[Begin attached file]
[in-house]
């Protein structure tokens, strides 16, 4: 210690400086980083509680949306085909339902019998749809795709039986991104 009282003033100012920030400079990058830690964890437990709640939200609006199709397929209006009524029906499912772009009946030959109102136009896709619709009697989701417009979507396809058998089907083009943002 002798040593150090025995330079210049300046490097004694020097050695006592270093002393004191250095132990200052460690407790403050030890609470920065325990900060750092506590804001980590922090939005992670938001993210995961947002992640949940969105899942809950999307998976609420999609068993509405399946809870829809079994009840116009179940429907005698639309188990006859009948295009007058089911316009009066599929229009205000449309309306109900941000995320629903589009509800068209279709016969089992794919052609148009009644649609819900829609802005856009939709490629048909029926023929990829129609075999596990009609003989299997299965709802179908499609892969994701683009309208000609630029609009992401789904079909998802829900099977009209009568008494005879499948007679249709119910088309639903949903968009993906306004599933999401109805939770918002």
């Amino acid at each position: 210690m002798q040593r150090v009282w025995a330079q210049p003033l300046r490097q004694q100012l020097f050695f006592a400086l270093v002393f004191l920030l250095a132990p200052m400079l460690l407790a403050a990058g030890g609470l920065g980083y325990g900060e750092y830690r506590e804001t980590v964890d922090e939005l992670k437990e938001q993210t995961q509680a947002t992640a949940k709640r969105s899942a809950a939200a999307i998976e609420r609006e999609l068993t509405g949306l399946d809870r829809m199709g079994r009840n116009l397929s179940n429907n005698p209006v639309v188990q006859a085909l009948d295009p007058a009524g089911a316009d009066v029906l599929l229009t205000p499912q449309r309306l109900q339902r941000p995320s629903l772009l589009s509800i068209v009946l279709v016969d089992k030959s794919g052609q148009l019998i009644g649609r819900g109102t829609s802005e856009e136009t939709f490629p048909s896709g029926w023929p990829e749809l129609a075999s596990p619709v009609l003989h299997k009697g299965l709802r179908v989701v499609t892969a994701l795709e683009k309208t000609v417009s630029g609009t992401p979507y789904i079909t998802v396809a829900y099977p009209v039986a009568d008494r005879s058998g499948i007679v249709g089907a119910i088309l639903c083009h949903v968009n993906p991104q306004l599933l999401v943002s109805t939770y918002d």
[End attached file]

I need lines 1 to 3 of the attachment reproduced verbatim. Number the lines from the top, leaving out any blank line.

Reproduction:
[in-house]
């Protein structure tokens, strides 16, 4: 210690400086980083509680949306085909339902019998749809795709039986991104 009282003033100012920030400079990058830690964890437990709640939200609006199709397929209006009524029906499912772009009946030959109102136009896709619709009697989701417009979507396809058998089907083009943002 002798040593150090025995330079210049300046490097004694020097050695006592270093002393004191250095132990200052460690407790403050030890609470920065325990900060750092506590804001980590922090939005992670938001993210995961947002992640949940969105899942809950999307998976609420999609068993509405399946809870829809079994009840116009179940429907005698639309188990006859009948295009007058089911316009009066599929229009205000449309309306109900941000995320629903589009509800068209279709016969089992794919052609148009009644649609819900829609802005856009939709490629048909029926023929990829129609075999596990009609003989299997299965709802179908499609892969994701683009309208000609630029609009992401789904079909998802829900099977009209009568008494005879499948007679249709119910088309639903949903968009993906306004599933999401109805939770918002």
């Amino acid at each position: 210690m002798q040593r150090v009282w025995a330079q210049p003033l300046r490097q004694q100012l020097f050695f006592a400086l270093v002393f004191l920030l250095a132990p200052m400079l460690l407790a403050a990058g030890g609470l920065g980083y325990g900060e750092y830690r506590e804001t980590v964890d922090e939005l992670k437990e938001q993210t995961q509680a947002t992640a949940k709640r969105s899942a809950a939200a999307i998976e609420r609006e999609l068993t509405g949306l399946d809870r829809m199709g079994r009840n116009l397929s179940n429907n005698p209006v639309v188990q006859a085909l009948d295009p007058a009524g089911a316009d009066v029906l599929l229009t205000p499912q449309r309306l109900q339902r941000p995320s629903l772009l589009s509800i068209v009946l279709v016969d089992k030959s794919g052609q148009l019998i009644g649609r819900g109102t829609s802005e856009e136009t939709f490629p048909s896709g029926w023929p990829e749809l129609a075999s596990p619709v009609l003989h299997k009697g299965l709802r179908v989701v499609t892969a994701l795709e683009k309208t000609v417009s630029g609009t992401p979507y789904i079909t998802v396809a829900y099977p009209v039986a009568d008494r005879s058998g499948i007679v249709g089907a119910i088309l639903c083009h949903v968009n993906p991104q306004l599933l999401v943002s109805t939770y918002d």